Before we move on, there is one important health and safety threat you should consider if you find nesting mice in your machinery. Hantavirus is a disease carried by a variety of small rodents and passed to humans through urine, feces and saliva. Though it is passively borne by the mice and rats who carry it, and though human infection is relatively rare, once humans become infected it can turn into hantavirus pulmonary syndrome, which, sadly, is often fatal. If you find a nest, wear a mask, gloves and goggles, and try to control the dust generated by the clean-up.

Birds may not have the tendency to gnaw as rodents do, but they can be just as problematic to your machinery. Like rodents, the way our storage is designed can help reduce the threat of invasion, but those designs still have to be maintained to continue their effectiveness.

Like rodents, nesting birds are always seeking a safe, secluded place to call home. That home may not be noticeable until it is too late, given improvements in hood designs and engine compartment coverage. Even with greater engine coverage, many birds can be very opportunistic in finding paths to the top of your motor block. In fact, a circuitous route to the nest site often is preferred by birds, as it lowers their exposure to predators such as snakes and cats.

Accumulated droppings are messy and can corrode farm equipment. Over the years, I have seen bird droppings become so heavy they destroyed electric motors. Our tower silo unloader’s motor fell victim to just such an occurrence. Pigeons found the silo was a good place to warm their feet during the cold winter months. We did our best to control them, but shooting the pigeons was difficult because we did not want to frighten the dairy cows, nor did we want to put holes in our silo roof.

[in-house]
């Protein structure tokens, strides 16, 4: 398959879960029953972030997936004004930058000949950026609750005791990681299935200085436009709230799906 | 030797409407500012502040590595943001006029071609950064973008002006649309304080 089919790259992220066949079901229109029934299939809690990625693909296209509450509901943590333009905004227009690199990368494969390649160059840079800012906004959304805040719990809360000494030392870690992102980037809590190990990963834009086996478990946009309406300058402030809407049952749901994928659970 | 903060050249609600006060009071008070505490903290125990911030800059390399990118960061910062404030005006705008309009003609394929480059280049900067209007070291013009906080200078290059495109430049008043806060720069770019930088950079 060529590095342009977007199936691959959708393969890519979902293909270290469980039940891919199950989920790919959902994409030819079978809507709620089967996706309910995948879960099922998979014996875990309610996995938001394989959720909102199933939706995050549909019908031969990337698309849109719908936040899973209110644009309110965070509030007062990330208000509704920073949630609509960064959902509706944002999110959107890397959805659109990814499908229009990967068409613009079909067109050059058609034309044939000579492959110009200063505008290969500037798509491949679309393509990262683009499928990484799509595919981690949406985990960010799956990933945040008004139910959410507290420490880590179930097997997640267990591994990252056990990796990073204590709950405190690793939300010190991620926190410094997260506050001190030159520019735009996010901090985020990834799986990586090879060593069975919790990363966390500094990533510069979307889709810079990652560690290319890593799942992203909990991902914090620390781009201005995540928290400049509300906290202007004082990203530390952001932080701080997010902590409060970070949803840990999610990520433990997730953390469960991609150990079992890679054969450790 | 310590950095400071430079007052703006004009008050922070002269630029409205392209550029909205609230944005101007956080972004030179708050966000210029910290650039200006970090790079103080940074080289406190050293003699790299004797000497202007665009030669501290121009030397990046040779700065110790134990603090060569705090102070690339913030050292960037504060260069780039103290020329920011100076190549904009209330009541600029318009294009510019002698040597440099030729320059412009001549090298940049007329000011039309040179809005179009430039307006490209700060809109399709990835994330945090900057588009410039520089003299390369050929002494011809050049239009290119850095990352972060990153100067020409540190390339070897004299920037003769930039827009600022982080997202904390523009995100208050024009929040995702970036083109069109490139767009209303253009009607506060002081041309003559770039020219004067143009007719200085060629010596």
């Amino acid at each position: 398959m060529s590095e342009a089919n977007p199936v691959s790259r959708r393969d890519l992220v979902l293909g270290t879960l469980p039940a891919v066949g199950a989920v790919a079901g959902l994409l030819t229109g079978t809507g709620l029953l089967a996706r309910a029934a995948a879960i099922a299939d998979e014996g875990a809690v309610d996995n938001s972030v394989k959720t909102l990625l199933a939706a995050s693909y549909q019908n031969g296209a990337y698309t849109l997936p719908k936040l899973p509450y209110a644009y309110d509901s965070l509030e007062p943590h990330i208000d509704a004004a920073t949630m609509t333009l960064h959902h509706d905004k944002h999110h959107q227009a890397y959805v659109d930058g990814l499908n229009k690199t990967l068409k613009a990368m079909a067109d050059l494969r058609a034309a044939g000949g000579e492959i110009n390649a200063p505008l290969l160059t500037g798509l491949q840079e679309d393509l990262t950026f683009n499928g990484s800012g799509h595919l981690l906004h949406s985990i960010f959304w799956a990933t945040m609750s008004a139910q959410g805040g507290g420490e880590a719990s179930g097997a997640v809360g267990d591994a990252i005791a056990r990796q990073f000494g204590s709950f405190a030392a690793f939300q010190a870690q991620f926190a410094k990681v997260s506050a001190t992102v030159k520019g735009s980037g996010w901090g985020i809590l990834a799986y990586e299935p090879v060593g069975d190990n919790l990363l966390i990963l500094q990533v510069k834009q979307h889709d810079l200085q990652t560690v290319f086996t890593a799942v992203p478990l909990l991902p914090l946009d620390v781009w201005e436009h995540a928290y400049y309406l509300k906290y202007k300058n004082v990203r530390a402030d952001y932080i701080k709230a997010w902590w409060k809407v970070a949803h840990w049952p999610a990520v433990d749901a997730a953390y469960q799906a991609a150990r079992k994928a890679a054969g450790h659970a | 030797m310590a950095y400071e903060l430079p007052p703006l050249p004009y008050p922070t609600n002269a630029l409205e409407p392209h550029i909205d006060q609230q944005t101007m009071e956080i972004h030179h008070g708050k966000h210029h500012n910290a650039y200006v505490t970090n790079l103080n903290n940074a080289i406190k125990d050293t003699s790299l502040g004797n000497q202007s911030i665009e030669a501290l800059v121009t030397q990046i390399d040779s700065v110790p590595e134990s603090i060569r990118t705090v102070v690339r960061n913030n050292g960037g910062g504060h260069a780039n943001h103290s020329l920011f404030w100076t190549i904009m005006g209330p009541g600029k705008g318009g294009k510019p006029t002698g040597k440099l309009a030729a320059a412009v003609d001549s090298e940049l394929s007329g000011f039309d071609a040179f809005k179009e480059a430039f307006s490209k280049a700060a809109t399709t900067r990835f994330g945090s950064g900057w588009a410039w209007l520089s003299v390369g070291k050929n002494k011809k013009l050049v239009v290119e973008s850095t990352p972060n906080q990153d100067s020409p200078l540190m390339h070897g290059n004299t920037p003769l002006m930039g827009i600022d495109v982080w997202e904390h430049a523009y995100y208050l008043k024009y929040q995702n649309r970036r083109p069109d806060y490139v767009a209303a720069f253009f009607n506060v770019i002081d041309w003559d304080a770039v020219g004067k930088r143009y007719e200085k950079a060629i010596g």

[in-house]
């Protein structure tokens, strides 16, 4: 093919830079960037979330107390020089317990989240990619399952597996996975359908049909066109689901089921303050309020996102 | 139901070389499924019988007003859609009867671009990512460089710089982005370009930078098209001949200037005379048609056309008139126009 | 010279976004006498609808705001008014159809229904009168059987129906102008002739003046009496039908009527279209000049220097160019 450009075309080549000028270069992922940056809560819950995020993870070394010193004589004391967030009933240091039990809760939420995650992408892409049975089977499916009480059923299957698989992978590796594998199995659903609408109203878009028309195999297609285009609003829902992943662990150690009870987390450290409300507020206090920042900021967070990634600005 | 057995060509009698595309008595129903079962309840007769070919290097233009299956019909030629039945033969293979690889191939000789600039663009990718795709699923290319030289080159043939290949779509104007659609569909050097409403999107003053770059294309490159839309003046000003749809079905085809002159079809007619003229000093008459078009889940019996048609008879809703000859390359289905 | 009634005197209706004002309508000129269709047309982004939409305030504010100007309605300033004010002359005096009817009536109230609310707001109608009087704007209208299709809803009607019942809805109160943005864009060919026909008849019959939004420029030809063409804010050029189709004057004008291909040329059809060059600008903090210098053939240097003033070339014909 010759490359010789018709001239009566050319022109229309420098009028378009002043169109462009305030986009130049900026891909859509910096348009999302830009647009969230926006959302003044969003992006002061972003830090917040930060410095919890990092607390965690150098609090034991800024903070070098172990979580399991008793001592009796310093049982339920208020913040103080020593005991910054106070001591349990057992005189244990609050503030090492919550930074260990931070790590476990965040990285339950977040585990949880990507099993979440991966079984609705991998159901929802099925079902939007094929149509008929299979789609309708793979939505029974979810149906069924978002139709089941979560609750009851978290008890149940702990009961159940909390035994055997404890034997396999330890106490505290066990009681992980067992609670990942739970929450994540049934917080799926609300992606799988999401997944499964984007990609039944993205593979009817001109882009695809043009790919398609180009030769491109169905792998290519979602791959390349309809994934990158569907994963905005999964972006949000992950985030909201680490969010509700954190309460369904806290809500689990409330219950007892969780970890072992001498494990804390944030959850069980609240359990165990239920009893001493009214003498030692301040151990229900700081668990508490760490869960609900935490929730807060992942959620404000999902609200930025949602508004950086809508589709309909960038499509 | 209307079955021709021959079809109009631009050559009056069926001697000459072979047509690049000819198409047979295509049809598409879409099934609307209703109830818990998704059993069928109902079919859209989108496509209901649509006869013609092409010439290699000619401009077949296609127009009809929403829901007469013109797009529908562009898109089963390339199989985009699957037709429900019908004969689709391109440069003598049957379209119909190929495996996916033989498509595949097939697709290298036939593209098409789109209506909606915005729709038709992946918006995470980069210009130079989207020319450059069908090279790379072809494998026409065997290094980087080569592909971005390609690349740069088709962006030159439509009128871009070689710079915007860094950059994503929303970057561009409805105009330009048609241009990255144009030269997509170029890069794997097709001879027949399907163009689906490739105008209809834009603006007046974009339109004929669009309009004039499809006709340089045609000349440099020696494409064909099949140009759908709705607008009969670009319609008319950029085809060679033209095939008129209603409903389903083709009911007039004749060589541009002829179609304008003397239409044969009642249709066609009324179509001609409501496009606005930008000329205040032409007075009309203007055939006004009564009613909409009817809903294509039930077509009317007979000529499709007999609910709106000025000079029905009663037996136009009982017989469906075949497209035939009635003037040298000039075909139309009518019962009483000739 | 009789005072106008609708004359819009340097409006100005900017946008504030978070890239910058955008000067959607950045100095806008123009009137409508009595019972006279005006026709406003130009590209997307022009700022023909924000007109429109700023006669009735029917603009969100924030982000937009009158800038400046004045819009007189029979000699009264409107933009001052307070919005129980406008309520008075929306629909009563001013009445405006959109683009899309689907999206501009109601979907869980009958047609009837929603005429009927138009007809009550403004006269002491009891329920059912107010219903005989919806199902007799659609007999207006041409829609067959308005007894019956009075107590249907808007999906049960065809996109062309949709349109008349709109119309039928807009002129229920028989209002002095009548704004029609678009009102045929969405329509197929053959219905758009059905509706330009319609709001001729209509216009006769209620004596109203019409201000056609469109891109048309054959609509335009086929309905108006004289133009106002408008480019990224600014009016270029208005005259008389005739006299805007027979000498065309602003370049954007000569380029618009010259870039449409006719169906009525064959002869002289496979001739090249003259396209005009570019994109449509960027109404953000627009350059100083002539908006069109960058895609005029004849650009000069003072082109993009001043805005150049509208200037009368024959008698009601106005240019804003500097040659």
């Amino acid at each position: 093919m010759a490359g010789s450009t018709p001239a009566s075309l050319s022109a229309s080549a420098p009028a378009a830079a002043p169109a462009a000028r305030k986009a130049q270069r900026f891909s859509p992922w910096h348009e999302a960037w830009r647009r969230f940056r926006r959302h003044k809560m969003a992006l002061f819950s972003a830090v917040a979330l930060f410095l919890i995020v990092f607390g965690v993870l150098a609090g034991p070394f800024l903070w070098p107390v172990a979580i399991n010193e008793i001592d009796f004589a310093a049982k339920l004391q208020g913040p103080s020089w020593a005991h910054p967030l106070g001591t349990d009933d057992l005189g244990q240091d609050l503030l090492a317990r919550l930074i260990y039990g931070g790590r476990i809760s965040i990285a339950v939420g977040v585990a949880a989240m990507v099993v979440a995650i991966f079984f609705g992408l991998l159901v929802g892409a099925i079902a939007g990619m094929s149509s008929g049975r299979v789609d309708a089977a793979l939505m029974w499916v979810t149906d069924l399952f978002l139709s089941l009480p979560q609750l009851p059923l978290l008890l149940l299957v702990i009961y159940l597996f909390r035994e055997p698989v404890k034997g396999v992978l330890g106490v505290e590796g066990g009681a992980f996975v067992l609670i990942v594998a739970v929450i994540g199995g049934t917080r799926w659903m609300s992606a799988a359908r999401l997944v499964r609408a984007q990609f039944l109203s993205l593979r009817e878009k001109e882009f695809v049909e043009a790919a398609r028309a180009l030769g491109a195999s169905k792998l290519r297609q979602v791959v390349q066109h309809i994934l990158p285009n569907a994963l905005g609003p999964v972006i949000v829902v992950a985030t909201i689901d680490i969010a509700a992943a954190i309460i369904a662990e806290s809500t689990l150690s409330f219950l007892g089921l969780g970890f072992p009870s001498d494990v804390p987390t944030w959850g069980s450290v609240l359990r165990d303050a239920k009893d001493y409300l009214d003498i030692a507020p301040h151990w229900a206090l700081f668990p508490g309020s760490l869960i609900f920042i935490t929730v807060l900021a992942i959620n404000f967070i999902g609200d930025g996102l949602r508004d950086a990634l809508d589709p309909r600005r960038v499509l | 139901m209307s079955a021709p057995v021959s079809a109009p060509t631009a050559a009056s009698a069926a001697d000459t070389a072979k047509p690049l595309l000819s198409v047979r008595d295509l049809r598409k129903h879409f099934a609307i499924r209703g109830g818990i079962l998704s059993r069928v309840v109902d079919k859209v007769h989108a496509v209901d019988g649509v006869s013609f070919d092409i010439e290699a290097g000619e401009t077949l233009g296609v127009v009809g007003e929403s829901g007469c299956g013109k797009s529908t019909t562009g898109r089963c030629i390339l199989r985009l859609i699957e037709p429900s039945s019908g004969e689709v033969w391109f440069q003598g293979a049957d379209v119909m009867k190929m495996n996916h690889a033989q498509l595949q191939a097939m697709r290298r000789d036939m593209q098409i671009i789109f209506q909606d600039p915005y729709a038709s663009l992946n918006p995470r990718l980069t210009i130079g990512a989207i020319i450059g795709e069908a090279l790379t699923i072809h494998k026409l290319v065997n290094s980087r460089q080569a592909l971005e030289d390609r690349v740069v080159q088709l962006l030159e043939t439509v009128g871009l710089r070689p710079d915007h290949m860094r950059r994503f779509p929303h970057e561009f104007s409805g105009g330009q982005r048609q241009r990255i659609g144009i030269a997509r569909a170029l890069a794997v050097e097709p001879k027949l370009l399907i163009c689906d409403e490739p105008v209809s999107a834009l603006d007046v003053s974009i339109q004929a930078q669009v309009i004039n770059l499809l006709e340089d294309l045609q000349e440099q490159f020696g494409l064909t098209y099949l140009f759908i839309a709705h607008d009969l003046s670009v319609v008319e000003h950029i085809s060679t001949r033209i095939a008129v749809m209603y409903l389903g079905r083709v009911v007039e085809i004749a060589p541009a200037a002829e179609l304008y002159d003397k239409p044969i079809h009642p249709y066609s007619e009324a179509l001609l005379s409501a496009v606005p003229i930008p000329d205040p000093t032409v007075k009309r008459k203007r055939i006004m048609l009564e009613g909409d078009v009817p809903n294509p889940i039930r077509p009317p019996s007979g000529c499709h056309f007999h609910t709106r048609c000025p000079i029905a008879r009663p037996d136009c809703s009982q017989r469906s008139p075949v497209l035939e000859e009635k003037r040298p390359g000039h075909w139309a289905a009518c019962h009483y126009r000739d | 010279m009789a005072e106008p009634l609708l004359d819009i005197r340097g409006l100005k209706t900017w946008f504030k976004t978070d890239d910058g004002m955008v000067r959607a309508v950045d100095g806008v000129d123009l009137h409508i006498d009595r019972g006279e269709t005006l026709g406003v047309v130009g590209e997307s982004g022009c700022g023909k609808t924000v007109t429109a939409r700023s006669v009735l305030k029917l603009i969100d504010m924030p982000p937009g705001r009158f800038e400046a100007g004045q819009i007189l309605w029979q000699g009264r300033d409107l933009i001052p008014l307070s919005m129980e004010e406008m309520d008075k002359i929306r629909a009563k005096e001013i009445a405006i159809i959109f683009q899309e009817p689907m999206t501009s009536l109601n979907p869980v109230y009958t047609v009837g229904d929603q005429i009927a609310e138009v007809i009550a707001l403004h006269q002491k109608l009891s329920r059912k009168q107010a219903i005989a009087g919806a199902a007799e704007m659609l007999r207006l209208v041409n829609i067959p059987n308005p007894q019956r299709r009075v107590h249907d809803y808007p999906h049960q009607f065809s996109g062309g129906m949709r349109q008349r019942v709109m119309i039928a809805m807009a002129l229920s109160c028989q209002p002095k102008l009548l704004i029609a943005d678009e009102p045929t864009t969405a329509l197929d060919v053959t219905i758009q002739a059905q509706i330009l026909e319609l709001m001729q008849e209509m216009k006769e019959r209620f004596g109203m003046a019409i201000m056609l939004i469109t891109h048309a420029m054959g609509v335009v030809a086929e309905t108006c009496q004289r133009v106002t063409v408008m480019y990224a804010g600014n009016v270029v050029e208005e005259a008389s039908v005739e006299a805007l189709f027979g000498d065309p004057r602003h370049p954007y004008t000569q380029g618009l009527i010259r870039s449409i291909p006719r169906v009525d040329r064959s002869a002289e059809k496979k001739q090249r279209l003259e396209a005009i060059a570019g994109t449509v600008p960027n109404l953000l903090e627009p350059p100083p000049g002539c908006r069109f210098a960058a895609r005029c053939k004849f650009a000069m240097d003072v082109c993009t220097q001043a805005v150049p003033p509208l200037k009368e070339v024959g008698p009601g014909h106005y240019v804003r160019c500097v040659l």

They roosted on the warm motor to the point their droppings filled the cooling fins on the housing and eventually cooked the motor. After lugging a 10-HP motor up the silo chute on a rope, pigeon patrol took on a higher priority.

You can take steps to keep birds from becoming a problem or to lessen an existing problem. Before beginning any control program, however, you should be familiar with the laws protecting birds, be able to identify which birds are causing the problem and know something about their behavior and habits. This is necessary because the nature of a particular bird species determines which methods to use for controlling problems the birds cause.

I have issues with starlings in our old machine shed. The shed’s design does not lend itself to limiting the birds’ access to the tractors, but necessity is the mother of invention. My wife, Andrea, recalled having some old screens for a door we replaced and, with a few modifications to the screen and a few cow magnets, our tractor has the protection of a custom bird net.

There are some excellent resources on bird control methods available from your extension office; Penn State has some particularly helpful ones. You should also check with your state wildlife control office. There may be resources and even personnel that will help you control bird issues without the threat of any legal problems. end mark

Andy Overbay holds a Ph.D. in ag education and has more than 40 years of hands-on dairy and farming experience.